Mishmar: A Slice of Torah Learning

Back to Article
Back to Article

Mishmar: A Slice of Torah Learning

Hang on for a minute...we're trying to find some more stories you might like.


Email This Story






The Mishmar Program, which offers students the opportunity to participate in Beit Midrash learning after school, has recently been restored under the guidance and leadership of Rabbi Kenny Schiowitz. Students convene once a week to learn Torah without the pressure of grades and assessments. Every Monday night, students gather in Rabbi Slomnicki’s office on the sixth floor ready to learn. Pies from Saba’s Pizza are ordered for all to enjoy. Participants are also rewarded one additional point on their next Tanakh and Talmud tests. The combination of pizza and l’shema learning makes for a relaxed yet productive environment. (And the additional points don’t hurt either).

The learning sessions usually focus on an upcoming Jewish holiday. One week before Passover, chemistry teacher Dr. Rotenberg led a riveting discussion regarding the etymology of the word “Pesach.” “Learning about Pesach was especially helpful because I was able to gather material to say at my seder,” said Michal Seinfeld ’21. Whereas many Jewish studies teachers at Ramaz choose not to interrupt the curriculum to discuss upcoming chagim, Mishmar is specifically designed to offer fresh insights on them. During Ms. Gedwiser’s Mishmar session, the group discussed the relationship between Egypt’s affluence and immorality.

Mishmar at Ramaz is important, as “there is a need to make Torah learning less class-like,” said Rabbi Schiowitz. It is easy to fall into a routine –  to robotically treat each class as nothing more than the sum-total of its assignments. Aside from offering the opportunity to learn purely for learning’s sake, Mishmar also allows students to learn from those Judaic-subject teachers whose classes they have yet to take. Tanach teacher Ms. Rahimzada noted that teachers who lead Mishmar “get to know students that [they] don’t teach… and discuss with students topics in Judaism that would otherwise not generally be explored in a classroom.” Mishmar is designed to provide a slew of different perspectives and to introduce students to otherwise unfamiliar teachers. Sessions are well attended, with a particularly robust attendance from the freshman class.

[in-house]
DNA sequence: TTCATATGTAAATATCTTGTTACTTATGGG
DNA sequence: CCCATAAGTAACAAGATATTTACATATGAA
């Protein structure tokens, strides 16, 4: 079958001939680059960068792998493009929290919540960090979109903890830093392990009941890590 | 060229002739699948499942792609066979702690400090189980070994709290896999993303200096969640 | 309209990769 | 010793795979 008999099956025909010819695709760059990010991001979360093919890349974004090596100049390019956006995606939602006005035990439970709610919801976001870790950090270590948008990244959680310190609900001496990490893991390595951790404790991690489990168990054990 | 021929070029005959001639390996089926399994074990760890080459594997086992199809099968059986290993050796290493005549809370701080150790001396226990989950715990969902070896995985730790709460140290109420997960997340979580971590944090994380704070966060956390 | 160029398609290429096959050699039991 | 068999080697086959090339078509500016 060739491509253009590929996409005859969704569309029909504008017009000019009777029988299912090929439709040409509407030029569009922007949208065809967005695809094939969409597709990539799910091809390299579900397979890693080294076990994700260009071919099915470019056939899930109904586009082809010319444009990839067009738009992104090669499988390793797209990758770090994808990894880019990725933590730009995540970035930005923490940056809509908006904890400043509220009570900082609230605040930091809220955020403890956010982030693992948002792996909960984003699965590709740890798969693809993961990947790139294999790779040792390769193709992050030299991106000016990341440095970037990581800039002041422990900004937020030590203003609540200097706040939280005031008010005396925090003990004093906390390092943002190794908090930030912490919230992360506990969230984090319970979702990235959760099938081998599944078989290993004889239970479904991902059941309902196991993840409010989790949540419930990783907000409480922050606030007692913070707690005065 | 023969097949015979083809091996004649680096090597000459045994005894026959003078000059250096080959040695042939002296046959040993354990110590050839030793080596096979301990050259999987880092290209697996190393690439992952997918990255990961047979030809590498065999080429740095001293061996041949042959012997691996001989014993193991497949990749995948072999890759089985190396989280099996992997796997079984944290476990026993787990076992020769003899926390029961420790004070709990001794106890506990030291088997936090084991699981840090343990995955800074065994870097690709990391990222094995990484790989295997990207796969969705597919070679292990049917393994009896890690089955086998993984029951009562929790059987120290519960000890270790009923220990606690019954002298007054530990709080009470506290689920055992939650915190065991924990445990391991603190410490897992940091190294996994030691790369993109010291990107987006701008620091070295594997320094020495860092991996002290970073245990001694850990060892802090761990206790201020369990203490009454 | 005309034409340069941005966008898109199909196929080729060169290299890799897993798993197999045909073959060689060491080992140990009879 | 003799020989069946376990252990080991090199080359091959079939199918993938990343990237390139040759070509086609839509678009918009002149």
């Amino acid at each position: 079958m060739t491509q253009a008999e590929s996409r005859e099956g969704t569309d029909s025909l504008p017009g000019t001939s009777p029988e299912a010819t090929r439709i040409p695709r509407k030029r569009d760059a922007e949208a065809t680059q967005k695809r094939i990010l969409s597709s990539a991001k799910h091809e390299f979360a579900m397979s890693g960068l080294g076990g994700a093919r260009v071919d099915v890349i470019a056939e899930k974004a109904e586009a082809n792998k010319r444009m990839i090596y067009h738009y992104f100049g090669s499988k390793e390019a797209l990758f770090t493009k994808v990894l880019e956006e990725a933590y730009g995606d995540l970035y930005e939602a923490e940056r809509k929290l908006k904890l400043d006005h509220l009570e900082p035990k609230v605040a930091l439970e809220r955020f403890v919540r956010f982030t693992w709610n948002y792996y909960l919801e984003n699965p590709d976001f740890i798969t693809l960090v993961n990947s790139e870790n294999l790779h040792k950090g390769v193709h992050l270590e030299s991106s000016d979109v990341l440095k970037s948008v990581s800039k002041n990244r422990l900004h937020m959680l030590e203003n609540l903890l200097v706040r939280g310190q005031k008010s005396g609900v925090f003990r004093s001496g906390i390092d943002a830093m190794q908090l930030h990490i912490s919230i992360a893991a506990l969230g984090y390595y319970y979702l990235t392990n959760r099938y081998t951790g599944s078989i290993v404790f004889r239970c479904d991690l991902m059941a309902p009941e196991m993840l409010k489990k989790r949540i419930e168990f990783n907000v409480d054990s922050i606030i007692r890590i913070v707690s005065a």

The relaxed learning environment is proving to be effective for the students, even outside the weekly Mishmar lessons. Rabbi Schiowitz has a unique ability to encourage students and have them become more enthusiastic about their learning of Torah. Indeed, many participants have noted that the discussions at Mishmar feel more natural than in regular classes.“There will always be a certain energy in the classroom, centered around the angst of grades,” said Seinfeld, “but at Mishmar, both the teacher and student are at ease. The teachers don’t have to waste time quieting kids down, because the students that go to Mishmar genuinely want to be there.”

Some attendees, however, feel that the high attendance is due simply to the offerings of pizza and points. Receiving one additional point on two different tests can really increase a student’s overall average in any course. If someone is struggling in a Judaic course, it would be for him or her to attend Mishmar to learn and boost his or her average. Nonetheless, Mishmar has become extremely popular among students. The program is so well attended that Rabbi Slomnicki’s office is packed during every session, with kids rushing to snag a seat as soon as the bell rings at the conclusion of the day. Some attendees suggested that Mishmar ought to be relocated to a bigger classroom to accommodate all students.

One aspect of the Mishmar program that may be responsible for the riveting discussions is the seating arrangement. The chairs are arranged in a circle, allowing all participants to face one another. “The circular arrangement makes it easier to have more meaningful discussions,” said David Gitelman ’22. Perhaps this circular learning should be applied to all classes in order to improve focus and foster discussion.

Mishmar will run through the end of the school year. Rabbi Schiowitz is also open to hearing people’s recommendations for any topics they would like discussed at Mishmar, or any other ideas on how to improve this learning experience. The program is a much-needed addition to the after school list of activities, and it is a big hit among the students.

David Gitelman ’22 said, “I get points, I get pizza, and I get to learn Torah in an open atmosphere with free conversation and dialogue.”

Print Friendly, PDF & Email